Moissanites have a larger refractive index of 2.65 than diamonds which are 2.4, this makes it shine more. The bigger the moissanite piece you are looking at, the easier it is for you to notice the differences between it and real diamonds.
Most of the moissanites you will find are colorless, although there are a few which have a grayish or yellow hue. If you compare colorless moissanites to colorless diamonds, you will notice that the moissanites appear to be colored and not bright.
Moissanites are a cheaper option if you cannot afford real diamonds. Their prices tags are quite affordable compared to diamonds. The price of moissanites is determined by whether the gemstone is super premium or premium and also the size of the stone. If the moissanite features any other precious or additional stones, the price will definitely go up.
3. Cubic Zirconia
Cubic zirconia or CZ is a diamond stimulant commonly used in modern day jewelry designs. It is one of the best alternatives to diamond.
Von Staclzelberg and Chudoba are the two German miners who discovered cubic zirconia in 1937. It is created in the lab using zirconium dioxide and looks very similar to natural diamonds.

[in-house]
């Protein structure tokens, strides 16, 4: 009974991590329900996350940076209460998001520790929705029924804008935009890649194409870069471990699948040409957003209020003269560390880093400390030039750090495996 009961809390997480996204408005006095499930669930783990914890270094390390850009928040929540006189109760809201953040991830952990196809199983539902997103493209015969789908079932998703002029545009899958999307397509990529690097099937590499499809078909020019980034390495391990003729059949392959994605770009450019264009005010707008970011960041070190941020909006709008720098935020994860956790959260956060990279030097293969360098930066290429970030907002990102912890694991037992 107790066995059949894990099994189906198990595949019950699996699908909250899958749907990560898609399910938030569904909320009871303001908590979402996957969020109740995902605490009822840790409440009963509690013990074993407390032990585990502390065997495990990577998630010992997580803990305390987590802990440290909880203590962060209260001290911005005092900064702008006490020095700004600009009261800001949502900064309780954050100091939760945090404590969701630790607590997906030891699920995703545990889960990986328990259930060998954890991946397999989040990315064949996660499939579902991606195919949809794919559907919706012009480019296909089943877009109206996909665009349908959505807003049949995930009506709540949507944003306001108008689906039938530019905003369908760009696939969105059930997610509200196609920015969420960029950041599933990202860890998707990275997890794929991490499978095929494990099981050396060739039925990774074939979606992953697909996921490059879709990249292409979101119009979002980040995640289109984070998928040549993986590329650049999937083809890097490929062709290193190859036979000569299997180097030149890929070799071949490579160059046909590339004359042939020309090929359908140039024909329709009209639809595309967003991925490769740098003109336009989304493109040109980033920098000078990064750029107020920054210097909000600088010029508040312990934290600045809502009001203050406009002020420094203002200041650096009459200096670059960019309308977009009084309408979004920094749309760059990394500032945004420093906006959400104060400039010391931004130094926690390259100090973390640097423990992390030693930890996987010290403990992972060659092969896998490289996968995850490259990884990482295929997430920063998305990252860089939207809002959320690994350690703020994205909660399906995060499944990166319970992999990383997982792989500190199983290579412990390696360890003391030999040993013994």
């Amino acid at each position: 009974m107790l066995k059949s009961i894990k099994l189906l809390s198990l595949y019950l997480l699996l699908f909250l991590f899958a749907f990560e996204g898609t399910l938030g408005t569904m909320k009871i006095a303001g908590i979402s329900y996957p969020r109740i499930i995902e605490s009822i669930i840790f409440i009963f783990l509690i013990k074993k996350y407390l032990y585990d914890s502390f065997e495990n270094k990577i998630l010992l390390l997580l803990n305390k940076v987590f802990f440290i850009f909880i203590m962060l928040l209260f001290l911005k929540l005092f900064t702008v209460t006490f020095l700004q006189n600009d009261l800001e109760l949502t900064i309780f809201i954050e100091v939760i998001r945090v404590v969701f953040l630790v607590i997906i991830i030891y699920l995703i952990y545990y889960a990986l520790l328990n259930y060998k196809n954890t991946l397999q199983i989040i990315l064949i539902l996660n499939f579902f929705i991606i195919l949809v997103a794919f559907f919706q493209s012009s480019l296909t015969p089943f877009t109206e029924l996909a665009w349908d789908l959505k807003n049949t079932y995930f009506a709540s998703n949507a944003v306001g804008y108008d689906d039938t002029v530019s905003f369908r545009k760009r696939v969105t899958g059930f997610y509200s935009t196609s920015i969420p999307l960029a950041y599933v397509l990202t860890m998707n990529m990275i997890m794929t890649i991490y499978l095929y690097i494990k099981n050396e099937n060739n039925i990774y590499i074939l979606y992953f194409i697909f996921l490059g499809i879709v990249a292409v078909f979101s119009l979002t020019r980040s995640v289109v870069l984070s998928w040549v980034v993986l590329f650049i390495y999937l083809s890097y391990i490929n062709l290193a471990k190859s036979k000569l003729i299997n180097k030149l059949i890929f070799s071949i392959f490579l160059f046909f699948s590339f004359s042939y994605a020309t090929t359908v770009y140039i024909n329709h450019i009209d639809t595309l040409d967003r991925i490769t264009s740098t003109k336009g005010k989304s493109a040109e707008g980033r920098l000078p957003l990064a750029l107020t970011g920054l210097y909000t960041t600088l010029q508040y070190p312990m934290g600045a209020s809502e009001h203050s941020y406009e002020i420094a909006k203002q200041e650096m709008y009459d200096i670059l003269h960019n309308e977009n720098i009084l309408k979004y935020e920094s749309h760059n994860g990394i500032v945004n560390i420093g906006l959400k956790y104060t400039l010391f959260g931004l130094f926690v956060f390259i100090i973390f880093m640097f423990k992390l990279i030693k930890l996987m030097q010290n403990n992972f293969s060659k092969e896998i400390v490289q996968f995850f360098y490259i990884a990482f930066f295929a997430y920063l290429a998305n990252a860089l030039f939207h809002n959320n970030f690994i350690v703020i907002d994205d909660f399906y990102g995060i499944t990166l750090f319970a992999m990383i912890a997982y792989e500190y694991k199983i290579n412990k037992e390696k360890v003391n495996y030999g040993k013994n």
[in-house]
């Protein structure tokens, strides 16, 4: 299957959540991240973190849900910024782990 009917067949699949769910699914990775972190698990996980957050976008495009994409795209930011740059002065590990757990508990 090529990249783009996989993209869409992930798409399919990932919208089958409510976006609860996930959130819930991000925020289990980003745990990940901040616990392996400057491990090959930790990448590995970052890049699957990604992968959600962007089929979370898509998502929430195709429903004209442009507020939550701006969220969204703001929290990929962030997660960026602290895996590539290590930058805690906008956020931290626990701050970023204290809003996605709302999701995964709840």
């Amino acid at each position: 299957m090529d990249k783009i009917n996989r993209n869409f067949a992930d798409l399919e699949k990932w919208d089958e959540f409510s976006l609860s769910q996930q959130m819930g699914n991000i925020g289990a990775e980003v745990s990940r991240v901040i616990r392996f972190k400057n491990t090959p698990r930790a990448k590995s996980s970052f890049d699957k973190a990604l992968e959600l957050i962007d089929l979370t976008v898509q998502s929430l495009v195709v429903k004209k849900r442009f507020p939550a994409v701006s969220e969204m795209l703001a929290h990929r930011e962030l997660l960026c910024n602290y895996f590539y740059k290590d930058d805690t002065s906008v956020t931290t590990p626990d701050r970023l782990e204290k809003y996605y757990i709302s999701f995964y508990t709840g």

When compared to other gemstones, CZ is number 3 on the hardness scale at 8.5 behind moissanite. Cubic zirconia is not as durable as diamonds; they can easily get scratched or chipped if not carefully handled.
Because of its delicate nature, it is hard to find jewelry owners taking their cubic zirconia pieces to a jeweler for repair.
Remember the brilliance in moissanites? The same is exhibited in CZ gemstones. The light dispersion of diamond and CZ is 0.044 and 0.066 respectively. With this level of dispersion, diamonds may appear whiter in sparkle. Cubic zirconia on the other hand emits very conspicuous rainbow strands.